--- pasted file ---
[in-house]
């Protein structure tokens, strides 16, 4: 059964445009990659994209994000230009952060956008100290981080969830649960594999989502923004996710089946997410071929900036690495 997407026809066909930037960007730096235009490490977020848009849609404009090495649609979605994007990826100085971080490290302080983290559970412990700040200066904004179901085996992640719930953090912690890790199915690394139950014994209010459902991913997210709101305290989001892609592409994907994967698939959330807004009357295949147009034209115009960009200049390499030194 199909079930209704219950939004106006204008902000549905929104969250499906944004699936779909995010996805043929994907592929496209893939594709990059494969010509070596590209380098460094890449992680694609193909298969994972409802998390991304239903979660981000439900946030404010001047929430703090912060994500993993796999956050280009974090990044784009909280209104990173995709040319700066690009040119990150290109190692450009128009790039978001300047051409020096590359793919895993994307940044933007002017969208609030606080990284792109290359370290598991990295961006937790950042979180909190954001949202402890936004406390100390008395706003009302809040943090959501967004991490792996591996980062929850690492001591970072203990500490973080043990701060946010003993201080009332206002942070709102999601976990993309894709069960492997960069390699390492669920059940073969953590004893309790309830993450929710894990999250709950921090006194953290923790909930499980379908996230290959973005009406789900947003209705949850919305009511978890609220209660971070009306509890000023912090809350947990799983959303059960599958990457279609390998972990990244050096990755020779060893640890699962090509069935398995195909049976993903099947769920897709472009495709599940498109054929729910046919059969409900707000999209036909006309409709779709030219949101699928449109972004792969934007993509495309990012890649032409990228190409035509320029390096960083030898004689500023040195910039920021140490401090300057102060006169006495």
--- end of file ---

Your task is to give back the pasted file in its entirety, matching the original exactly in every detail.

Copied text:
[in-house]
């Protein structure tokens, strides 16, 4: 059964445009990659994209994000230009952060956008100290981080969830649960594999989502923004996710089946997410071929900036690495 997407026809066909930037960007730096235009490490977020848009849609404009090495649609979605994007990826100085971080490290302080983290559970412990700040200066904004179901085996992640719930953090912690890790199915690394139950014994209010459902991913997210709101305290989001892609592409994907994967698939959330807004009357295949147009034209115009960009200049390499030194 199909079930209704219950939004106006204008902000549905929104969250499906944004699936779909995010996805043929994907592929496209893939594709990059494969010509070596590209380098460094890449992680694609193909298969994972409802998390991304239903979660981000439900946030404010001047929430703090912060994500993993796999956050280009974090990044784009909280209104990173995709040319700066690009040119990150290109190692450009128009790039978001300047051409020096590359793919895993994307940044933007002017969208609030606080990284792109290359370290598991990295961006937790950042979180909190954001949202402890936004406390100390008395706003009302809040943090959501967004991490792996591996980062929850690492001591970072203990500490973080043990701060946010003993201080009332206002942070709102999601976990993309894709069960492997960069390699390492669920059940073969953590004893309790309830993450929710894990999250709950921090006194953290923790909930499980379908996230290959973005009406789900947003209705949850919305009511978890609220209660971070009306509890000023912090809350947990799983959303059960599958990457279609390998972990990244050096990755020779060893640890699962090509069935398995195909049976993903099947769920897709472009495709599940498109054929729910046919059969409900707000999209036909006309409709779709030219949101699928449109972004792969934007993509495309990012890649032409990228190409035509320029390096960083030898004689500023040195910039920021140490401090300057102060006169006495």